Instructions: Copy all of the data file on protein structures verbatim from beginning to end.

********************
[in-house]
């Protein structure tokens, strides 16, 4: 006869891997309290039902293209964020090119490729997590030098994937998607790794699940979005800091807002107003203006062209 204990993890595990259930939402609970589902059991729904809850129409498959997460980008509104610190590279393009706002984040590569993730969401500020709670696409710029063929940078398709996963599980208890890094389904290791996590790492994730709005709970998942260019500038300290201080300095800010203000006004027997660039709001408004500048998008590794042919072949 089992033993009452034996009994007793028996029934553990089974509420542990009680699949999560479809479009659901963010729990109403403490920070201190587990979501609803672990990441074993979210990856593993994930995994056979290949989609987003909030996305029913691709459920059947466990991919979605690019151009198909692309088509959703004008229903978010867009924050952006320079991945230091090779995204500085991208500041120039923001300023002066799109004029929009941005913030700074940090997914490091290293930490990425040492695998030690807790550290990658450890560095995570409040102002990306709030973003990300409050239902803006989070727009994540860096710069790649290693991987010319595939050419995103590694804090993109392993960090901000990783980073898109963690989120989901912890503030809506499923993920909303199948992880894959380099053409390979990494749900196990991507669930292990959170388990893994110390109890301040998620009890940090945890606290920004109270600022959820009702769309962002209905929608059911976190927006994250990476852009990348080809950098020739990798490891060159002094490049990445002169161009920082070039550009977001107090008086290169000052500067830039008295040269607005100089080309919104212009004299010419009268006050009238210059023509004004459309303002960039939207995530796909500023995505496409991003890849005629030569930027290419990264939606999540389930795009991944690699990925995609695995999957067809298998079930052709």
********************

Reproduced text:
[in-house]
């Protein structure tokens, strides 16, 4: 006869891997309290039902293209964020090119490729997590030098994937998607790794699940979005800091807002107003203006062209 204990993890595990259930939402609970589902059991729904809850129409498959997460980008509104610190590279393009706002984040590569993730969401500020709670696409710029063929940078398709996963599980208890890094389904290791996590790492994730709005709970998942260019500038300290201080300095800010203000006004027997660039709001408004500048998008590794042919072949 089992033993009452034996009994007793028996029934553990089974509420542990009680699949999560479809479009659901963010729990109403403490920070201190587990979501609803672990990441074993979210990856593993994930995994056979290949989609987003909030996305029913691709459920059947466990991919979605690019151009198909692309088509959703004008229903978010867009924050952006320079991945230091090779995204500085991208500041120039923001300023002066799109004029929009941005913030700074940090997914490091290293930490990425040492695998030690807790550290990658450890560095995570409040102002990306709030973003990300409050239902803006989070727009994540860096710069790649290693991987010319595939050419995103590694804090993109392993960090901000990783980073898109963690989120989901912890503030809506499923993920909303199948992880894959380099053409390979990494749900196990991507669930292990959170388990893994110390109890301040998620009890940090945890606290920004109270600022959820009702769309962002209905929608059911976190927006994250990476852009990348080809950098020739990798490891060159002094490049990445002169161009920082070039550009977001107090008086290169000052500067830039008295040269607005100089080309919104212009004299010419009268006050009238210059023509004004459309303002960039939207995530796909500023995505496409991003890849005629030569930027290419990264939606999540389930795009991944690699990925995609695995999957067809298998079930052709």